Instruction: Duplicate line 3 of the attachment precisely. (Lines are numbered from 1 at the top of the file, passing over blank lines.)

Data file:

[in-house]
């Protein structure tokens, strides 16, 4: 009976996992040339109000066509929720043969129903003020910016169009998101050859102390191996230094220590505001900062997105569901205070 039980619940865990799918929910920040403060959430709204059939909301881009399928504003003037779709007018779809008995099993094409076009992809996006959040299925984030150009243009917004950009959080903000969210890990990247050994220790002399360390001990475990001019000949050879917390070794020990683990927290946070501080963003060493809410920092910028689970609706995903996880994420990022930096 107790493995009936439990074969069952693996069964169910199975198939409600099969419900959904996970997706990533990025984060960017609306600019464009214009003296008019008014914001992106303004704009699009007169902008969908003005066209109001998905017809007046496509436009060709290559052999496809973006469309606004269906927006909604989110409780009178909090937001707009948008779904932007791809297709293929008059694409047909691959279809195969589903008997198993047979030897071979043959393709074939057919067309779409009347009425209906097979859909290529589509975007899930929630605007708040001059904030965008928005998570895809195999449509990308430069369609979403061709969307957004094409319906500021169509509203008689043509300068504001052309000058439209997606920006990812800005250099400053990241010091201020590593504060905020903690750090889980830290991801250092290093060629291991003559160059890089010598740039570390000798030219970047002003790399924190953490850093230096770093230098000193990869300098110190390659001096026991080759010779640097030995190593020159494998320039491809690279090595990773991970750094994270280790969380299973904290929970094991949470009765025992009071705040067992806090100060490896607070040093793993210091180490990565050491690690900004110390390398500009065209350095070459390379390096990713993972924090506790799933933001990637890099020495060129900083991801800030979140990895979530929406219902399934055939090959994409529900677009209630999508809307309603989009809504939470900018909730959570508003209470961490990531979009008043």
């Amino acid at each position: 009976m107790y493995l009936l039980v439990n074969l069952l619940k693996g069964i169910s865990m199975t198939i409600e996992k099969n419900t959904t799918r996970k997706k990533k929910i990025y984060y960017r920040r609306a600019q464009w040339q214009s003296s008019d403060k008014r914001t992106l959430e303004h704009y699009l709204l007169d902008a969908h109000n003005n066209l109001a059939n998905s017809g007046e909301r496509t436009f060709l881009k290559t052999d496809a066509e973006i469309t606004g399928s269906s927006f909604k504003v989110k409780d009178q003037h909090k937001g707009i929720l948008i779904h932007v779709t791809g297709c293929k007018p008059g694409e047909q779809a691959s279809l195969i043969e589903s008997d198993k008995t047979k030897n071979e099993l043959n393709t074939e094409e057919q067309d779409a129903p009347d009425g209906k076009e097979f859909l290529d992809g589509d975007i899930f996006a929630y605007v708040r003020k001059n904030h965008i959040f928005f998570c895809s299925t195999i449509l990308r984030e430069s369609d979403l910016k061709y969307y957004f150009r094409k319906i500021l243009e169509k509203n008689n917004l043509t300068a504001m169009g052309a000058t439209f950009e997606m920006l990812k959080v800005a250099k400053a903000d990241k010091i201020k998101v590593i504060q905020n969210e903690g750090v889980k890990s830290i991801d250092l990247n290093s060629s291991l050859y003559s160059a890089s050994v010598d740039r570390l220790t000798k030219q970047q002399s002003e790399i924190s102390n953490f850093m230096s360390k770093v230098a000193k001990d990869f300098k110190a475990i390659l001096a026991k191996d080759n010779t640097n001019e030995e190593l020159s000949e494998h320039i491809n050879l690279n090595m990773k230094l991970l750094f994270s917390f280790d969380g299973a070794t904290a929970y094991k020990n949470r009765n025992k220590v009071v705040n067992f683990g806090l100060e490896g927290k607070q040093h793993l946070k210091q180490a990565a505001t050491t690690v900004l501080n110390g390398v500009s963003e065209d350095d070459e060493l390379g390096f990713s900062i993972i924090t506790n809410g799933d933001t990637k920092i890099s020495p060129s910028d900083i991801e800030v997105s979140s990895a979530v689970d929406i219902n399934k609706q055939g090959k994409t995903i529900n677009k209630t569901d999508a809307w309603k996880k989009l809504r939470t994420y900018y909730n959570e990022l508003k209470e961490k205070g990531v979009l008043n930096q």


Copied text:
């Amino acid at each position: 009976m107790y493995l009936l039980v439990n074969l069952l619940k693996g069964i169910s865990m199975t198939i409600e996992k099969n419900t959904t799918r996970k997706k990533k929910i990025y984060y960017r920040r609306a600019q464009w040339q214009s003296s008019d403060k008014r914001t992106l959430e303004h704009y699009l709204l007169d902008a969908h109000n003005n066209l109001a059939n998905s017809g007046e909301r496509t436009f060709l881009k290559t052999d496809a066509e973006i469309t606004g399928s269906s927006f909604k504003v989110k409780d009178q003037h909090k937001g707009i929720l948008i779904h932007v779709t791809g297709c293929k007018p008059g694409e047909q779809a691959s279809l195969i043969e589903s008997d198993k008995t047979k030897n071979e099993l043959n393709t074939e094409e057919q067309d779409a129903p009347d009425g209906k076009e097979f859909l290529d992809g589509d975007i899930f996006a929630y605007v708040r003020k001059n904030h965008i959040f928005f998570c895809s299925t195999i449509l990308r984030e430069s369609d979403l910016k061709y969307y957004f150009r094409k319906i500021l243009e169509k509203n008689n917004l043509t300068a504001m169009g052309a000058t439209f950009e997606m920006l990812k959080v800005a250099k400053a903000d990241k010091i201020k998101v590593i504060q905020n969210e903690g750090v889980k890990s830290i991801d250092l990247n290093s060629s291991l050859y003559s160059a890089s050994v010598d740039r570390l220790t000798k030219q970047q002399s002003e790399i924190s102390n953490f850093m230096s360390k770093v230098a000193k001990d990869f300098k110190a475990i390659l001096a026991k191996d080759n010779t640097n001019e030995e190593l020159s000949e494998h320039i491809n050879l690279n090595m990773k230094l991970l750094f994270s917390f280790d969380g299973a070794t904290a929970y094991k020990n949470r009765n025992k220590v009071v705040n067992f683990g806090l100060e490896g927290k607070q040093h793993l946070k210091q180490a990565a505001t050491t690690v900004l501080n110390g390398v500009s963003e065209d350095d070459e060493l390379g390096f990713s900062i993972i924090t506790n809410g799933d933001t990637k920092i890099s020495p060129s910028d900083i991801e800030v997105s979140s990895a979530v689970d929406i219902n399934k609706q055939g090959k994409t995903i529900n677009k209630t569901d999508a809307w309603k996880k989009l809504r939470t994420y900018y909730n959570e990022l508003k209470e961490k205070g990531v979009l008043n930096q």